Explaining the reasoning behind what a ScotRail spokesman insisted would be "temporary" changes, the company's operations director, David Simpson, said that the country's rail network had seen a "significant reduction in passenger demand", with and average of 80 per cent fewer people travelling than before the pandemic.
He said: “Throughout the pandemic, everyone across Scotland’s Railway has worked tirelessly to deliver a robust and reliable timetable, with services across the country keeping key workers moving.
“We are currently in the process of looking at a revised timetable that allows us to continue delivering that reliable and vital rail service, but better reflects the reduced demand and changing nature of travel in Scotland and the need to ensure value for taxpayer money.
“The changes have still to be finalised and we will let customers know when that has happened. Our targeted approach will deliver more than enough seats to allow customers to travel safely.”
ScotRail has not publicly published the details of the temporary cuts it is thinking of making to Highland routes, stressing that the timetables are still being worked on.
But the Friends of the Far North Line campaign group said it had been handed information by ScotRail in which specific proposals were outlined.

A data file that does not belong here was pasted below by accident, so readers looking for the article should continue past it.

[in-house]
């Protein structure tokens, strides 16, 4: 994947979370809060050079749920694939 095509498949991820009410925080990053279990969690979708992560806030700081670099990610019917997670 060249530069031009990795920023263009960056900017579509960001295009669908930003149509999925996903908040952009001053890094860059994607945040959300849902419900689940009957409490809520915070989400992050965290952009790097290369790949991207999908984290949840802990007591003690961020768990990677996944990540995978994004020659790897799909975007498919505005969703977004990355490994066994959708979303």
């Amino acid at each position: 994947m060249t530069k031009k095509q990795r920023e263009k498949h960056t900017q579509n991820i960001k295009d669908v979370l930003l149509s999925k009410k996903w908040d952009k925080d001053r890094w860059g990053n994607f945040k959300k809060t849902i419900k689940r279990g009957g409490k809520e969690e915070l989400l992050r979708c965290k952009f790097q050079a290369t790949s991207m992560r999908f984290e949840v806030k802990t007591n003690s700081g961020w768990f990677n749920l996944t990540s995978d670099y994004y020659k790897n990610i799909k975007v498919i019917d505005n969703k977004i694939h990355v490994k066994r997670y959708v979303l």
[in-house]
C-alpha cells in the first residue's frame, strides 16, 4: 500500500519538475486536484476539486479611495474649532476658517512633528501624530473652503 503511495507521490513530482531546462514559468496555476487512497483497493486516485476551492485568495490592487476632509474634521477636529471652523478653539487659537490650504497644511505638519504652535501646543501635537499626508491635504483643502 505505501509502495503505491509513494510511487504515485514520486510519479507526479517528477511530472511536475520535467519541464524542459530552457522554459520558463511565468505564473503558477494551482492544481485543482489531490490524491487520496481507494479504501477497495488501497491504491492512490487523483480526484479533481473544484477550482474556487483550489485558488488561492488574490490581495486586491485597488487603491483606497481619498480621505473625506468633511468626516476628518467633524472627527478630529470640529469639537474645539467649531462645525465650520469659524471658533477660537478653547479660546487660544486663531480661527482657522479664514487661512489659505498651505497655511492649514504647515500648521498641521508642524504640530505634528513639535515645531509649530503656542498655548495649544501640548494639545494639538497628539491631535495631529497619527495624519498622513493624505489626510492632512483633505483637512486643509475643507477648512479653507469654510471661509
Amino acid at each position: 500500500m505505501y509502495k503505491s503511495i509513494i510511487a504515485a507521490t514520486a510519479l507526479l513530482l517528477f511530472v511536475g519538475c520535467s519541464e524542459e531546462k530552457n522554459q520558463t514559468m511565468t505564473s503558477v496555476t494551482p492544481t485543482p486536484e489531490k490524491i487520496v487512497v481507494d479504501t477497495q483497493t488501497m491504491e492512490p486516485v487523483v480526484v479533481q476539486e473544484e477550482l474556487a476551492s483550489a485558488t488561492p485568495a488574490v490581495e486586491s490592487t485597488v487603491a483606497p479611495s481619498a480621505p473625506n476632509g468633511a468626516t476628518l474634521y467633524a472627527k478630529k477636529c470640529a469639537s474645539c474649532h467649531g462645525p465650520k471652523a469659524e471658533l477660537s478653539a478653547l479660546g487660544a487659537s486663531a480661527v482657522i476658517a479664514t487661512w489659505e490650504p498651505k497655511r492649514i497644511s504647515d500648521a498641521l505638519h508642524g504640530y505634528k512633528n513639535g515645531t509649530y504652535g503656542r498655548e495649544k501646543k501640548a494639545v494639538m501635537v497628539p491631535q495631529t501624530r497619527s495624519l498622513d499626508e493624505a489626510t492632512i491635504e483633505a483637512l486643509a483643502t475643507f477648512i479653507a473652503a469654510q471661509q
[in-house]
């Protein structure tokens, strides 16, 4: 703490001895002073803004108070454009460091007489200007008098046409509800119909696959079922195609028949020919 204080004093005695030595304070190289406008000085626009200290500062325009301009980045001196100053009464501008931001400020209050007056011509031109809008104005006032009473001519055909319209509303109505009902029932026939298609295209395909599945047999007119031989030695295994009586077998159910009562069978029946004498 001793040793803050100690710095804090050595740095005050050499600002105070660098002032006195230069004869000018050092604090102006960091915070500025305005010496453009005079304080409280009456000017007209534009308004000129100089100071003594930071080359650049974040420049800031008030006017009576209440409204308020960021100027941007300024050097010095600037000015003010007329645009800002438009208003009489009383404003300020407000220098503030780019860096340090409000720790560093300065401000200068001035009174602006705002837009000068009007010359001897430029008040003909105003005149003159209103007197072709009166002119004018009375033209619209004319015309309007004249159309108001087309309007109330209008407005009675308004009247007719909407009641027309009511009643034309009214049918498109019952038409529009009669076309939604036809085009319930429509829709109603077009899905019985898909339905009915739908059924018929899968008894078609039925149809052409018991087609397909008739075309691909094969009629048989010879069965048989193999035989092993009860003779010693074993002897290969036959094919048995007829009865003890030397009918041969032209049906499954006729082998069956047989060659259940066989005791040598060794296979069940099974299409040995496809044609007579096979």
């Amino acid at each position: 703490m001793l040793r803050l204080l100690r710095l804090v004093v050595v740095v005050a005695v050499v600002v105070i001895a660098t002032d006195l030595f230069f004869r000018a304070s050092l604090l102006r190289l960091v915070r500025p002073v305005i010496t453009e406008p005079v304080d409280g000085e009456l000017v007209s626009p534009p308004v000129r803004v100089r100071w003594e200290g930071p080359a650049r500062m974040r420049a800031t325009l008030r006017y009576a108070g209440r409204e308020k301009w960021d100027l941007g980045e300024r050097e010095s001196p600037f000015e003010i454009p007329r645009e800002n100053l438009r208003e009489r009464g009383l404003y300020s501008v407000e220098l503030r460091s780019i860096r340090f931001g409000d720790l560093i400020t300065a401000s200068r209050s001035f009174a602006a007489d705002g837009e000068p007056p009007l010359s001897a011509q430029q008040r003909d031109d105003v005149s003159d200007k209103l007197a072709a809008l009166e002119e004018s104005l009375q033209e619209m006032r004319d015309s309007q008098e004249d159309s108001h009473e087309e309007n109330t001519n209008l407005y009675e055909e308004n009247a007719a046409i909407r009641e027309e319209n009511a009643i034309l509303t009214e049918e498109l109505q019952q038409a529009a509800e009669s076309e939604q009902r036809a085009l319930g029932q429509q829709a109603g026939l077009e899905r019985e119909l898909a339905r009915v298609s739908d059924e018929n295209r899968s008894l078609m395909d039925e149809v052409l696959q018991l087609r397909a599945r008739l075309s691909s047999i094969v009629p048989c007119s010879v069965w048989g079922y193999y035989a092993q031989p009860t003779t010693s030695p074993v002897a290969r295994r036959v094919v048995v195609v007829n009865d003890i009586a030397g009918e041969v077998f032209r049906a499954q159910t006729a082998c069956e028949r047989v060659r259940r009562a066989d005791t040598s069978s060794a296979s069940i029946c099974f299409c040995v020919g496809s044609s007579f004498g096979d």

In a post on its website – www.fofnl.org.uk – it revealed that these include the loss of eight Inverness-Elgin services (four in each direction) from Monday-Saturday, and the mothballing of several Highland mainline journeys. These include the 9.44am and 3.56pm Inverness-Edinburgh services and the 5.41pm journey in the opposite direction. The early morning 5.36am train out of Inverness will also terminate at Perth on weekdays instead of proceeding on to Edinburgh.
Two Inverness-Dingwall journeys (one in each direction) will be mothballed, as well as two Inverness-Invergordon services (again, one each way). The 11.33pm Inverness-Tain journey will be stopped on Fridays and Saturdays, with the same train's 12.46am Tain to Muir of Ord return service also be halted.
However, a Beauly call will be reinstated on the 6.33pm Inverness-Wick journey, and the 8.40pm Inverness-Elgin journey will be brought back.
When asked if the various times circulating online and on social media were accurate, ScotRail did not confirm or deny them. But they did stress that "contrary to speculation" the 7.06am Elgin-Inverness service has not been suspended and will reappear on timetables soon. They also added that the 7.28am service had only been "temporarily suspended" and not axed, and "will be reinstated when passenger numbers return to normal".
Commenting on the various proposals, the Friends of the Far North Line's web post said they "remain optimistic" that passengers will return to local train routes once things are safe, and thanked ScotRail for keeping them informed of its plans.